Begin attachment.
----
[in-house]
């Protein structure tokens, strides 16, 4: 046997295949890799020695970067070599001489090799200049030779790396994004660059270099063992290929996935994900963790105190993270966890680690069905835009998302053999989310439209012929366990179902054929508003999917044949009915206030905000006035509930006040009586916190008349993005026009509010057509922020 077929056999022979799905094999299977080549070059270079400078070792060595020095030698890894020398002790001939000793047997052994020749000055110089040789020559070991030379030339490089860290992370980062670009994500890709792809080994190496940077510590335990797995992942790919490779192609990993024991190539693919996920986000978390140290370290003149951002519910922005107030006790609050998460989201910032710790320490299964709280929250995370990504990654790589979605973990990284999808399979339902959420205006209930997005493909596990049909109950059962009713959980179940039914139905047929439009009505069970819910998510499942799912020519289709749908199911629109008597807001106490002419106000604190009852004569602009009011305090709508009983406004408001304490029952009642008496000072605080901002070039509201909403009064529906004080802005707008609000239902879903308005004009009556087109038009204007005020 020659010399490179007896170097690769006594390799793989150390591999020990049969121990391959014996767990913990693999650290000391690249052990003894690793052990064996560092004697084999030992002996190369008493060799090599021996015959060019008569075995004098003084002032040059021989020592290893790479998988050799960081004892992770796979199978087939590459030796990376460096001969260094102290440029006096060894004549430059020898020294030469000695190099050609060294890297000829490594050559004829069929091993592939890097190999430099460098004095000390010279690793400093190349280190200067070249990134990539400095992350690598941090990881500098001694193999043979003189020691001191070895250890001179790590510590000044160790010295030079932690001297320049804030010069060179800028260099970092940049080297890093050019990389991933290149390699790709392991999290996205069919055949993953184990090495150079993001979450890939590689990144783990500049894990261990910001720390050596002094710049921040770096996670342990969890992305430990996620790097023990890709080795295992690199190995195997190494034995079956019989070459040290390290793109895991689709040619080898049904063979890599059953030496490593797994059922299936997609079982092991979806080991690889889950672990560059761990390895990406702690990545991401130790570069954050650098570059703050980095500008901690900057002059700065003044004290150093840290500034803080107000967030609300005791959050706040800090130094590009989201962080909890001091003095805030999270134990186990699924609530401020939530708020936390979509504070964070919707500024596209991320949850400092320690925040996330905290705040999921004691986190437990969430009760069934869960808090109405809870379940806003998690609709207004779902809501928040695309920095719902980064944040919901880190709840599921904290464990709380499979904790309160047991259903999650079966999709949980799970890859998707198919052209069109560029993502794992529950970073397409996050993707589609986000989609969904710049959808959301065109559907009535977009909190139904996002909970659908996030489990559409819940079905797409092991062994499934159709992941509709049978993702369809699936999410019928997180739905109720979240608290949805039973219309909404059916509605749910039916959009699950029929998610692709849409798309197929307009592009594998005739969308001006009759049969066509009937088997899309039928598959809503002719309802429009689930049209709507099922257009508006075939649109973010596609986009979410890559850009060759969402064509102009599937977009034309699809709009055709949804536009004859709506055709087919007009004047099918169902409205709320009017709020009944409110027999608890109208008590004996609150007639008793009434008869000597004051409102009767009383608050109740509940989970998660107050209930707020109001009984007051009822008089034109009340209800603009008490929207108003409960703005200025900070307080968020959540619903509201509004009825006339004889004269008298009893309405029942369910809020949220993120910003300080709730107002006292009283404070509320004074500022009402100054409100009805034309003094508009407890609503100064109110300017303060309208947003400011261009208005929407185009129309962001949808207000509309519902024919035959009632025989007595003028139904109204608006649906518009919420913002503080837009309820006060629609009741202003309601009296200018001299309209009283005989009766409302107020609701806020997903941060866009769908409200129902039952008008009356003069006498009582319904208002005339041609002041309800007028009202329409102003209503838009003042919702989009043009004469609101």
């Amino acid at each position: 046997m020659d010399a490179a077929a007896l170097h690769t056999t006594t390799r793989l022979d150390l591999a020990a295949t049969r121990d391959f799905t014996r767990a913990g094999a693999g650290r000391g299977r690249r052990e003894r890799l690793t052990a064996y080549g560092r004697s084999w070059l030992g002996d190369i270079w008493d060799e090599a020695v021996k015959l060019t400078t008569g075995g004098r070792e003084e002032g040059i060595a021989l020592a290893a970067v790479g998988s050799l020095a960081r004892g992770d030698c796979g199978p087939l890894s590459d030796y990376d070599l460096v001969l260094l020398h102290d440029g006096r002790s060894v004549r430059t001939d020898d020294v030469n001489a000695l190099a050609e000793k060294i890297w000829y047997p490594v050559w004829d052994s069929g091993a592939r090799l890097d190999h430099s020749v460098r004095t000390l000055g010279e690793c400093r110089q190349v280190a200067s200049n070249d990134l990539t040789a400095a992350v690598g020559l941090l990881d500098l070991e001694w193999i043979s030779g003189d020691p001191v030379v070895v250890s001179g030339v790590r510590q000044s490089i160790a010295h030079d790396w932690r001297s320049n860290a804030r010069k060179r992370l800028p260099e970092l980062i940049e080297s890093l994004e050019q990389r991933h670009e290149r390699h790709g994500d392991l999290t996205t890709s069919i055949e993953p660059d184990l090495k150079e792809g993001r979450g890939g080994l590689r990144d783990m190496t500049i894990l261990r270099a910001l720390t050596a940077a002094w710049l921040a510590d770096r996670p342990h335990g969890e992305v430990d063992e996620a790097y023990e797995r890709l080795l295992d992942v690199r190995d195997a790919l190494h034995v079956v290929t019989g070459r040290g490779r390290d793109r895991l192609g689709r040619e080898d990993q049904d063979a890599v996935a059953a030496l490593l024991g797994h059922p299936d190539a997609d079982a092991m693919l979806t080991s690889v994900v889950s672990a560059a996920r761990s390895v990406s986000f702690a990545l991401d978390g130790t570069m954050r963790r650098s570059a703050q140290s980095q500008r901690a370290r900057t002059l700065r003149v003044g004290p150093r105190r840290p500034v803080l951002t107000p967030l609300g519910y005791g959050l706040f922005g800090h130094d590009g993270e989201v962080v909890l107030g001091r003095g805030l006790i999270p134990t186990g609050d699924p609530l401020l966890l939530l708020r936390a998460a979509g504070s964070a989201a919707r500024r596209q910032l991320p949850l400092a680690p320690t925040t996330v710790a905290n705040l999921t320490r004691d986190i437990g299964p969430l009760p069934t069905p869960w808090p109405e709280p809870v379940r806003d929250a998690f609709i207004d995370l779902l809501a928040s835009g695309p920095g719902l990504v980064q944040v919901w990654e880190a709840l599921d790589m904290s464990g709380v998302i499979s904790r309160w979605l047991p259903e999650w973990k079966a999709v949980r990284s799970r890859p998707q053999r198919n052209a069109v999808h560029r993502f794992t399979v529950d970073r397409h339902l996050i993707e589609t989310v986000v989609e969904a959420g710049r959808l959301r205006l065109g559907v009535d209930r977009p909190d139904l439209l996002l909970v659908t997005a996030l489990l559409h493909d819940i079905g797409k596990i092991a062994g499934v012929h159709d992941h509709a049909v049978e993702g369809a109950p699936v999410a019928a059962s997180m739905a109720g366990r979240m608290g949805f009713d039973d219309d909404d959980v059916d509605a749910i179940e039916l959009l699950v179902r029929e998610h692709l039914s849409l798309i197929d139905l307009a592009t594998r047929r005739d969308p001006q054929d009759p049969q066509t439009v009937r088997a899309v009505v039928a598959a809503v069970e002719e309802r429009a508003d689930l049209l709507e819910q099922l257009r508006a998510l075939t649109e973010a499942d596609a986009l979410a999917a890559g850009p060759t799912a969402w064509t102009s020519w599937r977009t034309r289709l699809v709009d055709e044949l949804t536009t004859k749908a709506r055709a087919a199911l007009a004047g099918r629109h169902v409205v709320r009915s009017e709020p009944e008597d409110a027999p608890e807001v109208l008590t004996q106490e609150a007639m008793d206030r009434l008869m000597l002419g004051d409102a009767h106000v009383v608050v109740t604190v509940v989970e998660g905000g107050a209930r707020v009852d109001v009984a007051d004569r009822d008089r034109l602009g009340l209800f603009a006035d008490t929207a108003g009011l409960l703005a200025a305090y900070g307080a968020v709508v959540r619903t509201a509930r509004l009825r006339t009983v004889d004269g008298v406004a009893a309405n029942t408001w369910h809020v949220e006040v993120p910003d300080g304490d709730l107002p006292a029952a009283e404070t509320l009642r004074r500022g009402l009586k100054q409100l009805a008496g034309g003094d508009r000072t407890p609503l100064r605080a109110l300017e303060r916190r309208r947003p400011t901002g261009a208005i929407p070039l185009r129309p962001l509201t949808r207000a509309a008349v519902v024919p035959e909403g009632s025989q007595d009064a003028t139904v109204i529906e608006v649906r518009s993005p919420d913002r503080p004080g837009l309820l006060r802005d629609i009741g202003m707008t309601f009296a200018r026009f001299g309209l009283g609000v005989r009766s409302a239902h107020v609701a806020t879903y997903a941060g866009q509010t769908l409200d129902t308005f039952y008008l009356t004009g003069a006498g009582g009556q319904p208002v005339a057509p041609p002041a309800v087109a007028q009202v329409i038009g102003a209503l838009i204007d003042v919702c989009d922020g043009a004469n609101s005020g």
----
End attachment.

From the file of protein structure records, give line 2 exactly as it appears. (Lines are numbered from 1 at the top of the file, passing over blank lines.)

């Protein structure tokens, strides 16, 4: 046997295949890799020695970067070599001489090799200049030779790396994004660059270099063992290929996935994900963790105190993270966890680690069905835009998302053999989310439209012929366990179902054929508003999917044949009915206030905000006035509930006040009586916190008349993005026009509010057509922020 077929056999022979799905094999299977080549070059270079400078070792060595020095030698890894020398002790001939000793047997052994020749000055110089040789020559070991030379030339490089860290992370980062670009994500890709792809080994190496940077510590335990797995992942790919490779192609990993024991190539693919996920986000978390140290370290003149951002519910922005107030006790609050998460989201910032710790320490299964709280929250995370990504990654790589979605973990990284999808399979339902959420205006209930997005493909596990049909109950059962009713959980179940039914139905047929439009009505069970819910998510499942799912020519289709749908199911629109008597807001106490002419106000604190009852004569602009009011305090709508009983406004408001304490029952009642008496000072605080901002070039509201909403009064529906004080802005707008609000239902879903308005004009009556087109038009204007005020 020659010399490179007896170097690769006594390799793989150390591999020990049969121990391959014996767990913990693999650290000391690249052990003894690793052990064996560092004697084999030992002996190369008493060799090599021996015959060019008569075995004098003084002032040059021989020592290893790479998988050799960081004892992770796979199978087939590459030796990376460096001969260094102290440029006096060894004549430059020898020294030469000695190099050609060294890297000829490594050559004829069929091993592939890097190999430099460098004095000390010279690793400093190349280190200067070249990134990539400095992350690598941090990881500098001694193999043979003189020691001191070895250890001179790590510590000044160790010295030079932690001297320049804030010069060179800028260099970092940049080297890093050019990389991933290149390699790709392991999290996205069919055949993953184990090495150079993001979450890939590689990144783990500049894990261990910001720390050596002094710049921040770096996670342990969890992305430990996620790097023990890709080795295992690199190995195997190494034995079956019989070459040290390290793109895991689709040619080898049904063979890599059953030496490593797994059922299936997609079982092991979806080991690889889950672990560059761990390895990406702690990545991401130790570069954050650098570059703050980095500008901690900057002059700065003044004290150093840290500034803080107000967030609300005791959050706040800090130094590009989201962080909890001091003095805030999270134990186990699924609530401020939530708020936390979509504070964070919707500024596209991320949850400092320690925040996330905290705040999921004691986190437990969430009760069934869960808090109405809870379940806003998690609709207004779902809501928040695309920095719902980064944040919901880190709840599921904290464990709380499979904790309160047991259903999650079966999709949980799970890859998707198919052209069109560029993502794992529950970073397409996050993707589609986000989609969904710049959808959301065109559907009535977009909190139904996002909970659908996030489990559409819940079905797409092991062994499934159709992941509709049978993702369809699936999410019928997180739905109720979240608290949805039973219309909404059916509605749910039916959009699950029929998610692709849409798309197929307009592009594998005739969308001006009759049969066509009937088997899309039928598959809503002719309802429009689930049209709507099922257009508006075939649109973010596609986009979410890559850009060759969402064509102009599937977009034309699809709009055709949804536009004859709506055709087919007009004047099918169902409205709320009017709020009944409110027999608890109208008590004996609150007639008793009434008869000597004051409102009767009383608050109740509940989970998660107050209930707020109001009984007051009822008089034109009340209800603009008490929207108003409960703005200025900070307080968020959540619903509201509004009825006339004889004269008298009893309405029942369910809020949220993120910003300080709730107002006292009283404070509320004074500022009402100054409100009805034309003094508009407890609503100064109110300017303060309208947003400011261009208005929407185009129309962001949808207000509309519902024919035959009632025989007595003028139904109204608006649906518009919420913002503080837009309820006060629609009741202003309601009296200018001299309209009283005989009766409302107020609701806020997903941060866009769908409200129902039952008008009356003069006498009582319904208002005339041609002041309800007028009202329409102003209503838009003042919702989009043009004469609101």